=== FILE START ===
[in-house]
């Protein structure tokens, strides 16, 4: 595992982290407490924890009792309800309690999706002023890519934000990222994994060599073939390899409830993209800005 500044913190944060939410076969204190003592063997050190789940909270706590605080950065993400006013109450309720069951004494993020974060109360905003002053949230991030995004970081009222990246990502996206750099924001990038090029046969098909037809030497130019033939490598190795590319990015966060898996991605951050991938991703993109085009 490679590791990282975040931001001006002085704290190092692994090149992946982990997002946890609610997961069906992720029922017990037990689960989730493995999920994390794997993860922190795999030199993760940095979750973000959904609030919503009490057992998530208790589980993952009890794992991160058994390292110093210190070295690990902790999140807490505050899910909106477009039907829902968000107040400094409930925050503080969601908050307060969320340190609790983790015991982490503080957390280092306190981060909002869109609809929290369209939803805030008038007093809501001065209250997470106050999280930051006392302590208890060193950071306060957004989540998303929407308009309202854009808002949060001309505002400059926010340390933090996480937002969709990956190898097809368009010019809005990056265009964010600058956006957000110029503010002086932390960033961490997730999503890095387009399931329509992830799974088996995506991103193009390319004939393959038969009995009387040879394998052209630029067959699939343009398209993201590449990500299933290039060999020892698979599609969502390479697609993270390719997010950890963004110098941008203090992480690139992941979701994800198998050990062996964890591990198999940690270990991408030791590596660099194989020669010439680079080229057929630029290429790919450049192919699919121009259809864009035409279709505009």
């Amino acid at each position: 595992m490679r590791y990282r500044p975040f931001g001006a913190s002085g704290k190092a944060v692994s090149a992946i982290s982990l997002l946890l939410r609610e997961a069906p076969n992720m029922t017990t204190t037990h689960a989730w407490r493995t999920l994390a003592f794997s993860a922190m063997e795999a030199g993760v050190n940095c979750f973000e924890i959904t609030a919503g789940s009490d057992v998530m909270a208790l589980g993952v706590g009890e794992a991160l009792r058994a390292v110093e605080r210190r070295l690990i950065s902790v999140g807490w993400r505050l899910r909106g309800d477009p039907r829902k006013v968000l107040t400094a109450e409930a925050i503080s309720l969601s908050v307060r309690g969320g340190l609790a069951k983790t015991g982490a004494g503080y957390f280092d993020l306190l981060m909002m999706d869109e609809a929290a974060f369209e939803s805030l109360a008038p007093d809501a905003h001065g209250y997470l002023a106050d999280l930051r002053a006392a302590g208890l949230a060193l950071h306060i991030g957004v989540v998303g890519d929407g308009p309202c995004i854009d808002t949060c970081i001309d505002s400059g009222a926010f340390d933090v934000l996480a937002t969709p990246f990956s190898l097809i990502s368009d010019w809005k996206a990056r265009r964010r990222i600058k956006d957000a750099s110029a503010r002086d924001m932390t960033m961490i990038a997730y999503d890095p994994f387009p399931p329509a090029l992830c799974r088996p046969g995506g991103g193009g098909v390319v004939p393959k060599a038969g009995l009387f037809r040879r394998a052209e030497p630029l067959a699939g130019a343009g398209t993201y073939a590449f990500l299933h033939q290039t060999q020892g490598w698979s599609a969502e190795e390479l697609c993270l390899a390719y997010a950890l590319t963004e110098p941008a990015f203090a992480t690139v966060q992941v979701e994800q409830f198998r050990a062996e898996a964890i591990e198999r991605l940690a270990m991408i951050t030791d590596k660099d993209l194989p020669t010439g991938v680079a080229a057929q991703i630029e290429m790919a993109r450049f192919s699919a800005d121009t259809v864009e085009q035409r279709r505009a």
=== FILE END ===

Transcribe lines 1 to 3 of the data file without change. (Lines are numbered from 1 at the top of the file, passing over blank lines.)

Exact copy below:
[in-house]
């Protein structure tokens, strides 16, 4: 595992982290407490924890009792309800309690999706002023890519934000990222994994060599073939390899409830993209800005 500044913190944060939410076969204190003592063997050190789940909270706590605080950065993400006013109450309720069951004494993020974060109360905003002053949230991030995004970081009222990246990502996206750099924001990038090029046969098909037809030497130019033939490598190795590319990015966060898996991605951050991938991703993109085009 490679590791990282975040931001001006002085704290190092692994090149992946982990997002946890609610997961069906992720029922017990037990689960989730493995999920994390794997993860922190795999030199993760940095979750973000959904609030919503009490057992998530208790589980993952009890794992991160058994390292110093210190070295690990902790999140807490505050899910909106477009039907829902968000107040400094409930925050503080969601908050307060969320340190609790983790015991982490503080957390280092306190981060909002869109609809929290369209939803805030008038007093809501001065209250997470106050999280930051006392302590208890060193950071306060957004989540998303929407308009309202854009808002949060001309505002400059926010340390933090996480937002969709990956190898097809368009010019809005990056265009964010600058956006957000110029503010002086932390960033961490997730999503890095387009399931329509992830799974088996995506991103193009390319004939393959038969009995009387040879394998052209630029067959699939343009398209993201590449990500299933290039060999020892698979599609969502390479697609993270390719997010950890963004110098941008203090992480690139992941979701994800198998050990062996964890591990198999940690270990991408030791590596660099194989020669010439680079080229057929630029290429790919450049192919699919121009259809864009035409279709505009």
């Amino acid at each position: 595992m490679r590791y990282r500044p975040f931001g001006a913190s002085g704290k190092a944060v692994s090149a992946i982290s982990l997002l946890l939410r609610e997961a069906p076969n992720m029922t017990t204190t037990h689960a989730w407490r493995t999920l994390a003592f794997s993860a922190m063997e795999a030199g993760v050190n940095c979750f973000e924890i959904t609030a919503g789940s009490d057992v998530m909270a208790l589980g993952v706590g009890e794992a991160l009792r058994a390292v110093e605080r210190r070295l690990i950065s902790v999140g807490w993400r505050l899910r909106g309800d477009p039907r829902k006013v968000l107040t400094a109450e409930a925050i503080s309720l969601s908050v307060r309690g969320g340190l609790a069951k983790t015991g982490a004494g503080y957390f280092d993020l306190l981060m909002m999706d869109e609809a929290a974060f369209e939803s805030l109360a008038p007093d809501a905003h001065g209250y997470l002023a106050d999280l930051r002053a006392a302590g208890l949230a060193l950071h306060i991030g957004v989540v998303g890519d929407g308009p309202c995004i854009d808002t949060c970081i001309d505002s400059g009222a926010f340390d933090v934000l996480a937002t969709p990246f990956s190898l097809i990502s368009d010019w809005k996206a990056r265009r964010r990222i600058k956006d957000a750099s110029a503010r002086d924001m932390t960033m961490i990038a997730y999503d890095p994994f387009p399931p329509a090029l992830c799974r088996p046969g995506g991103g193009g098909v390319v004939p393959k060599a038969g009995l009387f037809r040879r394998a052209e030497p630029l067959a699939g130019a343009g398209t993201y073939a590449f990500l299933h033939q290039t060999q020892g490598w698979s599609a969502e190795e390479l697609c993270l390899a390719y997010a950890l590319t963004e110098p941008a990015f203090a992480t690139v966060q992941v979701e994800q409830f198998r050990a062996e898996a964890i591990e198999r991605l940690a270990m991408i951050t030791d590596k660099d993209l194989p020669t010439g991938v680079a080229a057929q991703i630029e290429m790919a993109r450049f192919s699919a800005d121009t259809v864009e085009q035409r279709r505009a």